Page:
Sophie has been studying magic with a prominent wizard named Jack Faust (for a price, oh, what a price!) and has learned many secrets to expand her perceptions.  She manifests into Promethea and moves through the various planes of reality in search of Barbara.  The journey begins in the lands of the dead, but changes to something more profound as Promethea elevates.  Will she find Barbara amid the myriad levels of reality or will she succumb to their strange mysteries?  Why did Barbara bypass the Immateria and head into the after-life?

Meanwhile on the physical plane in New York Stacia is picking up the slack where Sophie left off.  The only problem is the former Promethea she's paired with is proving to be too powerful to control.  Despite battling crime and keeping the city safe from villains Stacia is helpless to curb the violent tendencies of her Promethea counterpart.  This Promethea teeters on the edge of becoming a greater threat than the menaces she thwarts.  Can the Five Swell Guys reign her in before it's too late?  If Sophie survives her tour through the universal architecture she may come back to a complete disaster!
Sophie and Barbara get stuck on an infinite loop - I'm still dizzy!
Pros: Complex and varied art by Williams, high concept writing by Moore and the infinite loop sequence was particularly imaginative, Stacia's real world actions are a good balance to the metaphysical stuff Sophie is exploring,  origin of Sophie's mom and Barbara was good, no more creepy sex with old magicians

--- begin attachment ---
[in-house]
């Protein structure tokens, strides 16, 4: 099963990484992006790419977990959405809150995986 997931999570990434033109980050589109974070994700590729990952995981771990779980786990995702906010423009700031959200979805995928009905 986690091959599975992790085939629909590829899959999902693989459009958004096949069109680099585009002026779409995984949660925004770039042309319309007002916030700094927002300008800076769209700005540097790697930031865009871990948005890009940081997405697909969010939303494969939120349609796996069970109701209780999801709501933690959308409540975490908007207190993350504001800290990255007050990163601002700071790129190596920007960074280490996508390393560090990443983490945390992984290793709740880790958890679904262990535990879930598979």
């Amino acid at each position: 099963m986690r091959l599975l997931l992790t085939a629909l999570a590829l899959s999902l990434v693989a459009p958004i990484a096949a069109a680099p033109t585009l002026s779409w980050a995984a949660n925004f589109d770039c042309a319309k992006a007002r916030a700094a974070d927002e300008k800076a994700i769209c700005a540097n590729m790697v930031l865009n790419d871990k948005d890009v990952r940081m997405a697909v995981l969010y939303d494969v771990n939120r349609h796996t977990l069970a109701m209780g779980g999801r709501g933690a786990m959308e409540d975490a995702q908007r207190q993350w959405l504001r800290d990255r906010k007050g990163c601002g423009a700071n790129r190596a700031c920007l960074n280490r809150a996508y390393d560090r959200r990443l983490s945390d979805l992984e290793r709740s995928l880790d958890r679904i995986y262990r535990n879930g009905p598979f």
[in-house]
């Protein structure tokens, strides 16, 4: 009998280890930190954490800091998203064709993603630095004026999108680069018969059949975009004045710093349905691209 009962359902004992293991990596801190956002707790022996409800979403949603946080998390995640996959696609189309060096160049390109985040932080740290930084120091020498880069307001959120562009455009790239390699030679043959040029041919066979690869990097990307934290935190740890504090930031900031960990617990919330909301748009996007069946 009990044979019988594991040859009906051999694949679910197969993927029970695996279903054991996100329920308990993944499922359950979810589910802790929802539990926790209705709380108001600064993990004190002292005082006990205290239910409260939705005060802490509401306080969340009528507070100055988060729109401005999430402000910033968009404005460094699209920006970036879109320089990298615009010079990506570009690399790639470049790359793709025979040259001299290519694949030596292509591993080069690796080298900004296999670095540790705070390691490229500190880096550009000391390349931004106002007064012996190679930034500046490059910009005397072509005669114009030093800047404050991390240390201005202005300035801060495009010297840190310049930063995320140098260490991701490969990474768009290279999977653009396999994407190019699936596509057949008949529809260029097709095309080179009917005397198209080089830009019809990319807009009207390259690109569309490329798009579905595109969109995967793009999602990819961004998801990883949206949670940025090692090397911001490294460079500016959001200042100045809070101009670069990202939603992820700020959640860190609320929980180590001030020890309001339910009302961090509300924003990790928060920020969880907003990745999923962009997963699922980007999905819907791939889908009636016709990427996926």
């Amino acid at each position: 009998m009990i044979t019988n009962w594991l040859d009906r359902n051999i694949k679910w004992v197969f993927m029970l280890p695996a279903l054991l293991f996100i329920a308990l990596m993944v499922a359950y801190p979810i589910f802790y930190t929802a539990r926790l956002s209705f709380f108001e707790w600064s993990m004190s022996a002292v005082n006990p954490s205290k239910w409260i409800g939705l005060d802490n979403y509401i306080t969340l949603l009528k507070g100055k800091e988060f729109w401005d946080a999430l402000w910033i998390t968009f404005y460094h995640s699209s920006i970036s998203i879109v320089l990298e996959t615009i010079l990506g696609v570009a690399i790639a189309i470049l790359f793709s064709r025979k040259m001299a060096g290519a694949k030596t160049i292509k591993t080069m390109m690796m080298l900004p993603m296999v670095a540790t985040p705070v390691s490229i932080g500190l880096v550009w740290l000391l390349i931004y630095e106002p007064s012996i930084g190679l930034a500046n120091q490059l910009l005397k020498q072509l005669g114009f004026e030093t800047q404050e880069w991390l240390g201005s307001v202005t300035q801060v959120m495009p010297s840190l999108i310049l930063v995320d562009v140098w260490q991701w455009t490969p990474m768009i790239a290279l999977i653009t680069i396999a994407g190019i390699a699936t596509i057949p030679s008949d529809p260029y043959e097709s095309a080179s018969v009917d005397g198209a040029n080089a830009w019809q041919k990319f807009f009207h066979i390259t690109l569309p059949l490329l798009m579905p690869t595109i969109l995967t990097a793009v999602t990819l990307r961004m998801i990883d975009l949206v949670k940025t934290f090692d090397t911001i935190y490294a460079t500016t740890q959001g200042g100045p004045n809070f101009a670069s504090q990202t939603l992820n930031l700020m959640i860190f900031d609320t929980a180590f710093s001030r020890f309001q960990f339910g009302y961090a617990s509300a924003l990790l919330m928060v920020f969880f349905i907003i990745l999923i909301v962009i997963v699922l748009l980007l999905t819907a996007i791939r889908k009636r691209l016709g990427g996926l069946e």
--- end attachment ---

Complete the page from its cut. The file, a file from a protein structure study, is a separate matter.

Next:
Cons: Majority of the book is high concept and preachy metaphysical themes from Moore, Williams' art can be difficult to visually read (it's complex after all), book ends without resolving the story arc (to be continued...)

Mike Tells It Straight: In this third volume of Promethea the partnership of Moore and Williams gels together and the two hit their stride.  Moore perfectly balances his existential lectures on planes of reality with exciting action in the real world.  Williams' art hits a new high as he channels various styles and truly shines.  Impressive work and I'm beginning to see why this series got the Absolute treatment (over-sized deluxe hardcover format).
The pair stumble into the devil's web
The storyline slowly progresses with Sophie taking us on another tour of reality with each issue dedicated to one plane of existence.  Each one is intriguing and Moore does a nice job of educating us to the true workings of the universe.  This topic is obviously a labor of love for him and this book felt a lot less like an academic lecture than the previous one.  Stacia's predicament is entertaining and I liked how the two storylines intersected.
Trade Paperback Cover

Promethea is a unique series which deals with a lot of theories on the universe and how reality works.  Both the art and dialogue are densely imaginative.  I'm enjoying it so far, but the issues dedicated to one heavy concept after another can get tedious.  The quick action scenes with Stacia's Promethea are a welcome respite from the constant intellectual concepts.  The series already feels like a classic and has a lot of replay value as certain parts can strike a different chord depending on the readers' maturity levels (as we're all perpetually maturing).  It certainly breaks the mold of traditional 'superhero' stories.  I might be jaded to the philosophical ideas Moore emphasizes after so many issues dedicated to them.  It's a lot to take in hence the high replay value.  Highly creative and thought-provoking - I'm looking forward to the next volume.

TO BUY and Recommendations: